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    To do it yourself with low capital investment try hooking a car heater coil to the air intake of your electric dryer. Car heating coils vary in size and cost and are made to handle the pressure and heat but you would want to filter the air intake to prevent clogging the heater core. One other major concern would be whether or not you have corrosion inhibitors in your boiler system water supply.The sheet metal work would not be exhaustive but running the lines from the boiler might. If, as the one gent says, your heating elements stay off, you may see a savings in used electricity. Or as mentioned before the air going in would be warmer than would normally be introduced and may result in shorter heating element run times and resulting lower electricity bills. One other thing to consider is whether or not you can put your home made conversion kit in your laundry room with out taking out a wall as some laundry rooms (like mine) seem to have been built just for the washer and dryer. In the winter venting into the home can boost needed humidity and some local big stores carry kits with tubes and lint screen filters for that purpose and doing so would at least lower the negative pressure that would draw in outside air. As an added bonus you would be throwing warm air back into the home from energy that you were already producing. Unless you run the dryer 24-7 you probably won't see much difference in wood consumption. One diminutive bonus is the temperature from your boiler kit would be lower and less harsh on your clothes but would take longer to dry them. Front load washers generally get more water out than a top load. Probably don't need a new washer yet do you? You know the wife's birthday or one of those other days? A lot of jargon for conjecture. Good luck...Cave2k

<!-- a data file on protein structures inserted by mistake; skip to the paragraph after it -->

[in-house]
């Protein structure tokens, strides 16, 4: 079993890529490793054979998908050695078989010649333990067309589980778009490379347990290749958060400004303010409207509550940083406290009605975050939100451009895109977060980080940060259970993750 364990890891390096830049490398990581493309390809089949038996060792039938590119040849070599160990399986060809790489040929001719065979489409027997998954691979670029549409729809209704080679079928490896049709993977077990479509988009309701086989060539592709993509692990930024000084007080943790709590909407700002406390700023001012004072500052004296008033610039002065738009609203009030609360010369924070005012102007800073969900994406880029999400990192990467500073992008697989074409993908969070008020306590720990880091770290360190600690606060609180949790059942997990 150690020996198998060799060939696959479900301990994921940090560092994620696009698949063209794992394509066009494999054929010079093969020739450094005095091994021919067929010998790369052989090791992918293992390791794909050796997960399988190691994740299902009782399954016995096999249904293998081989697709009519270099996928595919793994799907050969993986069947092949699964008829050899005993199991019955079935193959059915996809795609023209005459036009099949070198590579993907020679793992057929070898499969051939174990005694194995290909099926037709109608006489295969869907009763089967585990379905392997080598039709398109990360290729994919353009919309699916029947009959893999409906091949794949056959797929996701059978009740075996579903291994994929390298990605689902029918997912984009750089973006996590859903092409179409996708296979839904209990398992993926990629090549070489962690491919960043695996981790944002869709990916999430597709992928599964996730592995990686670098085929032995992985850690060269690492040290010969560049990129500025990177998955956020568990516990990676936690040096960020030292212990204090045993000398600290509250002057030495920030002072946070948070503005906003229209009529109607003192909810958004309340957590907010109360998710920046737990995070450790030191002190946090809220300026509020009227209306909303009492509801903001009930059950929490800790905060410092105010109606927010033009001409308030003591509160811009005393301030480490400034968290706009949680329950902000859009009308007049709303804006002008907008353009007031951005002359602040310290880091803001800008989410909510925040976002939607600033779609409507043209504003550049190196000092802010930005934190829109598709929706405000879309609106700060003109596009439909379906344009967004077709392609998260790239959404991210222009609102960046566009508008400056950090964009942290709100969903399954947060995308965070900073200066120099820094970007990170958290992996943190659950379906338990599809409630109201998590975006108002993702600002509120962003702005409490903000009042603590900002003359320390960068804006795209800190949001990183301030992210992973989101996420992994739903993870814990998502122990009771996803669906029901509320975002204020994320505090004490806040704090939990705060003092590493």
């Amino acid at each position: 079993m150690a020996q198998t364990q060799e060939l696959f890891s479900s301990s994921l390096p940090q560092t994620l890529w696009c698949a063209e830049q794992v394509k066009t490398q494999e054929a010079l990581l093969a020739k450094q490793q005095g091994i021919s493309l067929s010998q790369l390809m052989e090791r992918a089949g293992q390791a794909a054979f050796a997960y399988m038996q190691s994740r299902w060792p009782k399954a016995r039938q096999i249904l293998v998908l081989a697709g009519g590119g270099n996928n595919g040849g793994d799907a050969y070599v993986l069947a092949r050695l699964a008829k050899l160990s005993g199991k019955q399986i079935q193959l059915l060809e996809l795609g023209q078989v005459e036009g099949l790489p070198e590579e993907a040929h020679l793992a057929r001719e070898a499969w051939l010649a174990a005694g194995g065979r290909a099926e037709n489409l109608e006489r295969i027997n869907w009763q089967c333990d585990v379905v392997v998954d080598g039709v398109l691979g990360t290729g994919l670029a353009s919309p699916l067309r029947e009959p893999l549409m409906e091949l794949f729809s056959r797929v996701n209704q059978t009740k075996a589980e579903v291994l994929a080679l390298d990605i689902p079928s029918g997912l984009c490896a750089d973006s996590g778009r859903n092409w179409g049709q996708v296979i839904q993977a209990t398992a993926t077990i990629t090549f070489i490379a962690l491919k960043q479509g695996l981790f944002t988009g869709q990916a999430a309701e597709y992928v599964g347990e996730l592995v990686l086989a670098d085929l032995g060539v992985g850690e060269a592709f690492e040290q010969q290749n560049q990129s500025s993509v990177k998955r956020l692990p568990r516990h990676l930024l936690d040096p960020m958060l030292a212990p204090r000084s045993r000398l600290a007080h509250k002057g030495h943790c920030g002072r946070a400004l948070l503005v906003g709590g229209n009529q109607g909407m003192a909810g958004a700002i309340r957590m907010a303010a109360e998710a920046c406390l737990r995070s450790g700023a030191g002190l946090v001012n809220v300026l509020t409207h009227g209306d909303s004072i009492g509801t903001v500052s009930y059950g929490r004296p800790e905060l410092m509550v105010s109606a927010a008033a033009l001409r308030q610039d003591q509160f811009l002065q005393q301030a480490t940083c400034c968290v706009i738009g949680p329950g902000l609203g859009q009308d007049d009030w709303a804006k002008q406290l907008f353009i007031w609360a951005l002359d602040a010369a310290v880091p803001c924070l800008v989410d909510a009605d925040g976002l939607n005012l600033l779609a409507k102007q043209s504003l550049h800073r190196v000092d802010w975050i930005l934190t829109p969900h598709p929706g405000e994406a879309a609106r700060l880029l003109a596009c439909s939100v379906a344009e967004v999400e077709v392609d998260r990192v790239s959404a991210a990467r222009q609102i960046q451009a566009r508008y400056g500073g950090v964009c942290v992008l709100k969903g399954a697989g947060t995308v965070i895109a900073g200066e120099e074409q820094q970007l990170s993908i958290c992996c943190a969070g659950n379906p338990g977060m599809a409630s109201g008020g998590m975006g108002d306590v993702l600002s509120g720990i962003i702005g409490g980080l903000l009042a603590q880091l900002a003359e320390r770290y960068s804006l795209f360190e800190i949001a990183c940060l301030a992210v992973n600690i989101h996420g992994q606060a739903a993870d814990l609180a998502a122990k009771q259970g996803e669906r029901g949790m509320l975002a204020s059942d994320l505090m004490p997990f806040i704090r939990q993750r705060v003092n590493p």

18. Nofossil

    Nofossil Moderator Emeritus

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    There was a very long thread on this topic last year. Basic problem is that effective clothes drying requires air temps around 250-260 degrees. Not going to get that with wood boiler :-(

    Racquel - I'll echo everyone else - don't get discouraged. Some ideas turn out not to work for one reason or another. However, even if only 10% turn out useful, that's a whole lot better than none. Keep questioning and thinking. There's plenty of things that haven't been thought of or haven't really been though out yet.

    Now if you want to talk about crushing disappointment, I spent time putting together a post with a picture and everything that I thought was really interesting. It sank without a trace - not a single reply. I still haven't recovered from the trauma.

    I was in Lyndonville last week. If I ever make it up to Island Pond I'll give a shout. Is the Buck and Doe still there?